Let’s see how we can implement this. To reduce the size of the article, many of the coding parts are presented in brief. For complete codes of VARMA with Auto ARIMA, you can check out this link to find the Colab notebook. 

Implementing VARMA With Auto ARIMA

First of all, we are importing some of the basic libraries which we will require in the procedure. So that we can know these packages are installed in our system.

import pandas as pd
import matplotlib.pyplot as plt
from statsmodels.tsa.statespace.varmax import VARMAX
import numpy as np
from statsmodels.tsa.stattools import adfuller
from sklearn import metrics
from timeit import default_timer as timer
import warnings

I am using the Dow_jones_Industrial_average data where we have an opening, closing, and high and low information of the shares of the Dow Jones industries. The reader can get this data from this link.

10 head values of the data are as follows: 

As we have discussed, to perform ARIMA modelling first we need to check whether the time series is stationary or not. I will perform a dickey-fuller test to check the stationarity of the four series. To know more about the test, you can go to this link.

So the results of the test are as follows:

Dickey-Fuller Test for Open 

Dickey-Fuller Test for High

Dickey-Fuller Test for Low

Dickey-Fuller Test for Close

Here we can see that the series of data is not stationary in the Dickey-Fuller test we measure the p-value for the series in the value is lower than 0.02 then we can say the time series is stationary and if the p-value is greater than 0.02 which states that time series is not stationary.

So here we need to make the time series stationary. There can be many methods to make the data stationary some of them are 

  • Detrending 
  • Seasonal adjustment
  • Transformation

To make it stationary I am using a differencing method which comes under the transformation methods. Where we just subtract a time series value from its only one lagged value. After differencing the dickey fuller test results are as follows:

Dickey-Fuller Test for Open after Differencing

Dickey-Fuller Test for High after Differencing

Dickey-Fuller Test for Low after Differencing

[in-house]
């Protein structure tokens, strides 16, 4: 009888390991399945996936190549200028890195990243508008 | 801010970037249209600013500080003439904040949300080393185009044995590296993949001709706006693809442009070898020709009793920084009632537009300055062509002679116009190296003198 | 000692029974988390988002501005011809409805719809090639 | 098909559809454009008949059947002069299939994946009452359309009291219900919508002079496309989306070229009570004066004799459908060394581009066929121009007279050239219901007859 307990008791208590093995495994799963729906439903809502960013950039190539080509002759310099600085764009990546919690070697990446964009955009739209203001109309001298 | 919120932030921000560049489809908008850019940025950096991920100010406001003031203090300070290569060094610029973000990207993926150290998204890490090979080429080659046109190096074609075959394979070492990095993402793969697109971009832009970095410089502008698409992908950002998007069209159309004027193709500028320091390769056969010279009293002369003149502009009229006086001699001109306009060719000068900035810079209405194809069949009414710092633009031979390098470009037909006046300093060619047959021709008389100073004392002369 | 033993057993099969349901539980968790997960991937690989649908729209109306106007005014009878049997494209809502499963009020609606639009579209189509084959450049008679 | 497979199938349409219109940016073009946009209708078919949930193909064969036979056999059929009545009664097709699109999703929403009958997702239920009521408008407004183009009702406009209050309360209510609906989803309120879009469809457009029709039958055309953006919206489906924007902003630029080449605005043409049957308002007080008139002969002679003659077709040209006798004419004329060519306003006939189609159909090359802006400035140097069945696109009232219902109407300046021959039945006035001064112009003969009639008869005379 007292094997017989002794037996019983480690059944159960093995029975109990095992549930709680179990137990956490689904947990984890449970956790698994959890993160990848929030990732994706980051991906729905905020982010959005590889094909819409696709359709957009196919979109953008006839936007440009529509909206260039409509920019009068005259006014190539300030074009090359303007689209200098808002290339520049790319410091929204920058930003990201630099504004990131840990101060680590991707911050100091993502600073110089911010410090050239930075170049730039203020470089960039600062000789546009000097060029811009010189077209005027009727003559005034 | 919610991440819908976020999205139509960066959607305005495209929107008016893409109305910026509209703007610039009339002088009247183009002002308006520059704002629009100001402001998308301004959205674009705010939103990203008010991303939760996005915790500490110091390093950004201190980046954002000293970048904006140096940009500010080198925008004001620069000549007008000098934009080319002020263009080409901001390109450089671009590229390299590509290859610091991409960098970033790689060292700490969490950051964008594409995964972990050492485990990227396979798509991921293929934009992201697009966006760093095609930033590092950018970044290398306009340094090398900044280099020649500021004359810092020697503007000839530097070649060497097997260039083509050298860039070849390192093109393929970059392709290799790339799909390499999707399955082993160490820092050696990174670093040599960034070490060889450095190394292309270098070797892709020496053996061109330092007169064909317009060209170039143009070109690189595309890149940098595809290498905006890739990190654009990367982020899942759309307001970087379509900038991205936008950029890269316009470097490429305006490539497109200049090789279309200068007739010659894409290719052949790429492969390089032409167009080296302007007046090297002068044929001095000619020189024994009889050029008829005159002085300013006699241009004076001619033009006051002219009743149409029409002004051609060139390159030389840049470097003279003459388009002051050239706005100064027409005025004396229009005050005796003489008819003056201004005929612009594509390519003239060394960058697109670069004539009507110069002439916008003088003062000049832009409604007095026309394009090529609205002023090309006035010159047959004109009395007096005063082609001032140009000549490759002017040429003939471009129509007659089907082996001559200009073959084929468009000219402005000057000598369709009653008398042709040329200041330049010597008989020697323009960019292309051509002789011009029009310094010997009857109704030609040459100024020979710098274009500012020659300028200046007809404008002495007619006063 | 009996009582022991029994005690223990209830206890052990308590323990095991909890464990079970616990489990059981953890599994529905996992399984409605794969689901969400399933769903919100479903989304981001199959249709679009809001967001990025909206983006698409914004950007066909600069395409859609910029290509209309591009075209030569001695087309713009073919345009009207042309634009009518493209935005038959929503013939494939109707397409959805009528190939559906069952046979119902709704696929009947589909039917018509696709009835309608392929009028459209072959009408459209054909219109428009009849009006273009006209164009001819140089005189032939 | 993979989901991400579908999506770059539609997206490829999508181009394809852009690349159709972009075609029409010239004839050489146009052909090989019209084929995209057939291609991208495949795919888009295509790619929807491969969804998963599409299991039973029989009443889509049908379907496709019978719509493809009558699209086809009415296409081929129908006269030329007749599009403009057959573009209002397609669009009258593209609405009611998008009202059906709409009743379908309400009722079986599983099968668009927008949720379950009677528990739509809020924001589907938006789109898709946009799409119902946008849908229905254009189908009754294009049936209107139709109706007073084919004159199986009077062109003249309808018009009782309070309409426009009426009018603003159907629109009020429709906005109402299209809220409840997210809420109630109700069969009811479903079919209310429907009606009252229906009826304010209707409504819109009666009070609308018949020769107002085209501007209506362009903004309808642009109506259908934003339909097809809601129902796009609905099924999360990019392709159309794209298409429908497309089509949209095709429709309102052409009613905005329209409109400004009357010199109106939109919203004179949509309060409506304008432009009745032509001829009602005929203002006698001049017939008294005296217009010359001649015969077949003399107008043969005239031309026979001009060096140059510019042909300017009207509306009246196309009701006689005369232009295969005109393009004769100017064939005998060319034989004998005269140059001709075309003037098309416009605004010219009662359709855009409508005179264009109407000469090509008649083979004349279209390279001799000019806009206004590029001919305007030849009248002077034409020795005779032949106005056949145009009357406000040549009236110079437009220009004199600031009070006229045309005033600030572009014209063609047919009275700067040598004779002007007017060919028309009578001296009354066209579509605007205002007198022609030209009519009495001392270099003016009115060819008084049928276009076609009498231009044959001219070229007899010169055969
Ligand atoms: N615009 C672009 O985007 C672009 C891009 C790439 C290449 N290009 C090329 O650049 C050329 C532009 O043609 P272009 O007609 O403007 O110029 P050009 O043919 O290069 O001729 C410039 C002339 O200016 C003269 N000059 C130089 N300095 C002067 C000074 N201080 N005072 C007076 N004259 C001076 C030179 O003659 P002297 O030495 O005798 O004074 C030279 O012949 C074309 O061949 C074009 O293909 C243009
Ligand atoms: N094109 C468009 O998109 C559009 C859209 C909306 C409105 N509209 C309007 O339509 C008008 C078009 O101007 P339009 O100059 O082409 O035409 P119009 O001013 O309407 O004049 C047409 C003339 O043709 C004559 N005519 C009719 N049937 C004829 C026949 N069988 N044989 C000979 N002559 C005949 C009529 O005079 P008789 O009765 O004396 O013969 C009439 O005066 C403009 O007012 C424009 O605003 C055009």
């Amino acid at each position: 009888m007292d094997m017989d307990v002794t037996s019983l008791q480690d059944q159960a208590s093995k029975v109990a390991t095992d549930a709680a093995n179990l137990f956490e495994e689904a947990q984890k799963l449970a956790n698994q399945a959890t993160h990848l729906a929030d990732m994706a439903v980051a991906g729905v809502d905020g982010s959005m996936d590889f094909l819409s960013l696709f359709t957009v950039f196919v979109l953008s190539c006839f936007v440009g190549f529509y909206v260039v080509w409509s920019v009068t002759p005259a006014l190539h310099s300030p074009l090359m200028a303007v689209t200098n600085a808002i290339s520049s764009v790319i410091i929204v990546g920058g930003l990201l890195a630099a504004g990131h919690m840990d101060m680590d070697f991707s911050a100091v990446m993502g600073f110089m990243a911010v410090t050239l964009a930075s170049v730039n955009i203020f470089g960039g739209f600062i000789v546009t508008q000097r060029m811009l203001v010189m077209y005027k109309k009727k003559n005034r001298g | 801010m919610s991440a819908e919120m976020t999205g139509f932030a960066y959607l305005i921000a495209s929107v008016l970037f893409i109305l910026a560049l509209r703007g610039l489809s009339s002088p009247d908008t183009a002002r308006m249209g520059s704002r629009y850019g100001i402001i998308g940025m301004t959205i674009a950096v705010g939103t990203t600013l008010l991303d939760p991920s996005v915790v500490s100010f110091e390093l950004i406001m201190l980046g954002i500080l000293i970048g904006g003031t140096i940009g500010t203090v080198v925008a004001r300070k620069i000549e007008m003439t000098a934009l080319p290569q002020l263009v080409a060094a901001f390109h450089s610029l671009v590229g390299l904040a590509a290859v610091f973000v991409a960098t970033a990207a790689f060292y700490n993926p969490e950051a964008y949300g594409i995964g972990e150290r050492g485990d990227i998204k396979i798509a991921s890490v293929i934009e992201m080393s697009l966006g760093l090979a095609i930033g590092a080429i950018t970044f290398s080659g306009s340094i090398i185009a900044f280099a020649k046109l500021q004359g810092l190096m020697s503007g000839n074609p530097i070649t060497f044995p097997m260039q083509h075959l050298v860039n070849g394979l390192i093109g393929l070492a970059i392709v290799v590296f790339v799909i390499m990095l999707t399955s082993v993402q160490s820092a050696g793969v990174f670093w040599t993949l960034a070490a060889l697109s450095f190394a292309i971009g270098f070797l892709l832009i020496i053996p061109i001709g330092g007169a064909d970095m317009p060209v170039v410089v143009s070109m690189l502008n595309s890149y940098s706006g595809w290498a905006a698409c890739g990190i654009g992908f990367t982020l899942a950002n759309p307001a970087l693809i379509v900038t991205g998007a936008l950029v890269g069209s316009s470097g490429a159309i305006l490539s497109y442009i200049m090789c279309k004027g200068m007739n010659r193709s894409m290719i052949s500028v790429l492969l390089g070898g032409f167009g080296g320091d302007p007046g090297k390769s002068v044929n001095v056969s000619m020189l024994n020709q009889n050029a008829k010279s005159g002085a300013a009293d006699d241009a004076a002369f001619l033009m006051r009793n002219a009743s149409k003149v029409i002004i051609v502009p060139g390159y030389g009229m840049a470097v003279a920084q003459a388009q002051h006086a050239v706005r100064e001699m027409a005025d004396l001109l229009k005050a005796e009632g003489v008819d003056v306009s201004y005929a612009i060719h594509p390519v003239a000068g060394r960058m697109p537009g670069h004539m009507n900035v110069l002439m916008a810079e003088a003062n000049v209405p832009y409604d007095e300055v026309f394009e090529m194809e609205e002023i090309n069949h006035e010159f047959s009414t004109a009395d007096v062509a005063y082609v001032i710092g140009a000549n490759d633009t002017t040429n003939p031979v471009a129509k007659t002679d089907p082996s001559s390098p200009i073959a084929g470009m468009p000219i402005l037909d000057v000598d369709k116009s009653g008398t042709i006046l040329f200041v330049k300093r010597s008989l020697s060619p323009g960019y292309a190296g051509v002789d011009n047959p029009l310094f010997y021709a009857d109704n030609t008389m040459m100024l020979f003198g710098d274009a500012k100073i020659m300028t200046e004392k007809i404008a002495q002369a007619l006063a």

Dickey-Fuller Test for Close after Differencing

Here we can see all the series in the data set are now stationary. After this, we can perform the Johansen cointegration test in multivariate time series to see if the series is correlated to each other or not.

The Johansen cointegration test results are as follows:

Here we can see that the multivariate time series we are using are correlated. Now we can apply the Auto ARIMA model. Which will tell us the order of p and q for our VARMA model. To apply the Auto-ARIMA model on time series data using the prima library. We can import the model for Auto-ARIMA like this

from pmdarima import auto_arima

The results for p and q are as follows:

Order of p and q for Open

Order of p and q for High

Order of p and q for Low

Order of p and q for Close

Here these four optimal orders can be divided into two parts because we can not give the order of q as 0 and we can see that we have order values for high and low values of the stock. So here we should iterate the VARMA model between (1,0,1) and (1,0,0).

As we have talked about, our major concern for this modelling is to save our time from iterating the model with different p and q values. We can see in the above outputs that we have various values for p and q order. Finding them all from PACF and ACF plots could consume so much time. Now we have only two combinations and iterating the model for these two combinations took the following effort

So the picture is clearer now by analyzing the RMSE score we can say that orders of p = 0 and q = 1 will give the best score and forecasting values for this multivariate time series.

We can fit the model on a time series with p=0 and q=1 combinations. The forecasting results are as follows.

Forecasting Results for High

Here we can see our results which are very satisfactory. The codes for all this implementation are given in this link.

Final Words

In this article, we have seen what ARIMA is, why we use Auto ARIMA and how we can use the Auto ARIMA model with the VARMA model. The major points that we focused on in the article are the p, q, and d values. With them, we are required to learn how we can make the best combination of these values. Since Auto ARIMA makes this procedure of finding combinations easy for us, I suggest you find the combinations by analyzing the PACF and ACF plots also. These are very basic things which we should know about before going to understand the advanced techniques. There are various things and techniques that I used in the article that are not deeply explained. Below are the links to a few articles that will give you a deep understanding of those things.


Yugesh Verma
Yugesh is a graduate in automobile engineering and worked as a data analyst intern. He completed several Data Science projects. He has a strong interest in Deep Learning and writing blogs on data science and machine learning.